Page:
Thursday, December 28, 2006
To the land of 250 cheeses
I awoke this morning to the dulcit tones of fellow Scot James Noughtie on the Today programme. As I hurriedly finished packing it occurred to me that it was quite remarkable that In just under a year, radio 4 has evolved not only into now daily reporting of environmental stories, but also to a guest editing by Zac Goldsmith, editor of The Ecologist, potential future Conservative candidate and environmental advisor to David Cameron.
Business inevitably has the ability to remodel our newly evolving world faster than politics and law and two individuals who, it could be said, are at the forefront of the business of Climate Change in the UK today were invited to comment. James Cameron founder of Climate Change Capital, and Juliet Davenport CEO of Good Energy and recent winner of Ethical Businesswoman of 2006, spoke on the development of London as the centre of the global carbon economy and the rapid maturation of investment in the low carbon sector.
All interesting stuff, but no time to linger. It's off to the Eurostar, breakfast on board (organic youghurt no less, scrummy croissant but utterly vulcanised scrambled eggs. Why powdered milk?) amid what the mad russian calls portable anarchy (quealing kids) - but I don't mind because the adventure has begun....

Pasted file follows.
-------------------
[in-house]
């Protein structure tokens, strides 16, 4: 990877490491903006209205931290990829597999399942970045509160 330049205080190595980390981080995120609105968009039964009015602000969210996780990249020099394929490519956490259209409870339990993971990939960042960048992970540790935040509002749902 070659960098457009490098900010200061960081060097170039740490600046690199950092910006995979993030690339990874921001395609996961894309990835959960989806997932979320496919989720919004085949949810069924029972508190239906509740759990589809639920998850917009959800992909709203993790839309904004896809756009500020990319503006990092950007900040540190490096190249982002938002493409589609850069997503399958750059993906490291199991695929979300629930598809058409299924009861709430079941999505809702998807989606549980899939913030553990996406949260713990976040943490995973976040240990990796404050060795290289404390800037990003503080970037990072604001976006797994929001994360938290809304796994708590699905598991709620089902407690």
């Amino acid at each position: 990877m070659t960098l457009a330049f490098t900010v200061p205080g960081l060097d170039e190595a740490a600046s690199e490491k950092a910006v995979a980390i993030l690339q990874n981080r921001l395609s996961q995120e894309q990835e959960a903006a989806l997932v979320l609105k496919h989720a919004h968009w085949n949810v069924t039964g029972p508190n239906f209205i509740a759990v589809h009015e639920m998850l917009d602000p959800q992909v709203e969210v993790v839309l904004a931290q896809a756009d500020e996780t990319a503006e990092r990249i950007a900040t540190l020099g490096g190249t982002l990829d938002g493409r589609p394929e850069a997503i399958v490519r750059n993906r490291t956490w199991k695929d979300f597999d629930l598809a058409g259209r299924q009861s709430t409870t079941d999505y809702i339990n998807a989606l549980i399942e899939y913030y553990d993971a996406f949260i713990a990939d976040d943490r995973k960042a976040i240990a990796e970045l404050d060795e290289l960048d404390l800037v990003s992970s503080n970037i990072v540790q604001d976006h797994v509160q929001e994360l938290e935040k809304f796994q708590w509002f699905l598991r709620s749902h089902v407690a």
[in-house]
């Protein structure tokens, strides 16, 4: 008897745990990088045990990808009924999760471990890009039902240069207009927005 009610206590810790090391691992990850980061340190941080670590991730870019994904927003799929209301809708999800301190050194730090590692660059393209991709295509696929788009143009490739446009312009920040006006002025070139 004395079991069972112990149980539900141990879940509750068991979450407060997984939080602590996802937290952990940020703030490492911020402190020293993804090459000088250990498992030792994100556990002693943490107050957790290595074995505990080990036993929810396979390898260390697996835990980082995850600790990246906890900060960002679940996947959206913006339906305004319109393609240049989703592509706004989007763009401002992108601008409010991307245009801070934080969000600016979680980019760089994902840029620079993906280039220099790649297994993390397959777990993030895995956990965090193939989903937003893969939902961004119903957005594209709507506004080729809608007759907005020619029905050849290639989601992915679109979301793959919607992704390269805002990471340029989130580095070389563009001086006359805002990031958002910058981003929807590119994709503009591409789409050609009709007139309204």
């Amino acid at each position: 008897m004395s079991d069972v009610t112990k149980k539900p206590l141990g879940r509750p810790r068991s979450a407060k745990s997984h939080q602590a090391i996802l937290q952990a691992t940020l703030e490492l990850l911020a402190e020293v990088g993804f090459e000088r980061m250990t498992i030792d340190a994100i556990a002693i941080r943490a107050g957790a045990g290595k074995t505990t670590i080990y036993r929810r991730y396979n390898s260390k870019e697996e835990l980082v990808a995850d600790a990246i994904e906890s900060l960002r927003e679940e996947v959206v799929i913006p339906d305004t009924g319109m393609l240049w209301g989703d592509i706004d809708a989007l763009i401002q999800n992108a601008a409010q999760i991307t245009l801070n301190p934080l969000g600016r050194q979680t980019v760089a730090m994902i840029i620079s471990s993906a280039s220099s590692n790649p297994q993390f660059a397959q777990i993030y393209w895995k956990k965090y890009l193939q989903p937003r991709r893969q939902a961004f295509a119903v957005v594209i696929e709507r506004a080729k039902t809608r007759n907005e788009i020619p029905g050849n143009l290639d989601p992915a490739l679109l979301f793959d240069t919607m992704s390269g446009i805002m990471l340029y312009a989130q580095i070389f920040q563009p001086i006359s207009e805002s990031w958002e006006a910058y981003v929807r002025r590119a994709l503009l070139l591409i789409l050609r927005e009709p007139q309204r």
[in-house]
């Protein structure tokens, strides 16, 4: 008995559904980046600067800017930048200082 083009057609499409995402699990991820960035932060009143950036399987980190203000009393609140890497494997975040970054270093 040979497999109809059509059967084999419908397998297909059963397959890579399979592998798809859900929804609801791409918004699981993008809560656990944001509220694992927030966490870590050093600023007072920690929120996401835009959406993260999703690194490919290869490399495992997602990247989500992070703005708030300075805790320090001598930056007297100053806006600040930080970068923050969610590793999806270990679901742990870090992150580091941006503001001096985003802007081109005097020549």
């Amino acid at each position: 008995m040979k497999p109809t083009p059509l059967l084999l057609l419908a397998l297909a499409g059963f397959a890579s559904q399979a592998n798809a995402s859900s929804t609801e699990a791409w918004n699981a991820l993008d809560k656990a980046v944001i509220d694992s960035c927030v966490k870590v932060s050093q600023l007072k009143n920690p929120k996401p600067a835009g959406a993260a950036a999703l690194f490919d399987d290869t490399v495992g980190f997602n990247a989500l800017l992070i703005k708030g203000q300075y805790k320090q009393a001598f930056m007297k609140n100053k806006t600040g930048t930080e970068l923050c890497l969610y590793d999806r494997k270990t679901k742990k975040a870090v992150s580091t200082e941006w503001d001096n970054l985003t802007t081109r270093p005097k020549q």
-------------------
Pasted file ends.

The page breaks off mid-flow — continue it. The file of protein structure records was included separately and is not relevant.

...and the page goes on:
And so we arrived in Paris, dumped our bags and off we mooched. A few coffees, vin et fromages later we found ourselves on the banks of the Seine at the Beaux Arts where we came upon a remarkable exhibition of the photography of Jean-Baptiste Huynh. Food may feed the stomach but the arts feed the soul.
So how does Paris stack up on the eco-factor? Hmm, there are pockets of activity in the arts and design front, and there is an active municipal/green spaces for the people policy. France voted unanimously to ban non-biodegradable plastic carrier bags from 2010, replacing them with compostable cornstarch alternatives. In any event, they are not beholden by the ubiquitous placcie bags as we Brits are. No, it's stylish shoppers for them.
The Paris Mayor has a plan to see a tramway skirting the city bordered by trees for a more eco and transport friendly city. Bikes for the first time are getting a look-in, and we saw cycle lanes being laid, which is a first in this car-centred city. Other plans include reducing the speed limit in the city centre, tripling parking fines and banning cars at the weekend. Most encouragingly, his eco policy has the backing of 82 per cent of Parisians. Even here the environmental vote is starting to prove popular.
Ah, enough for now, it's time for more important things - some fine wine and a good dinner....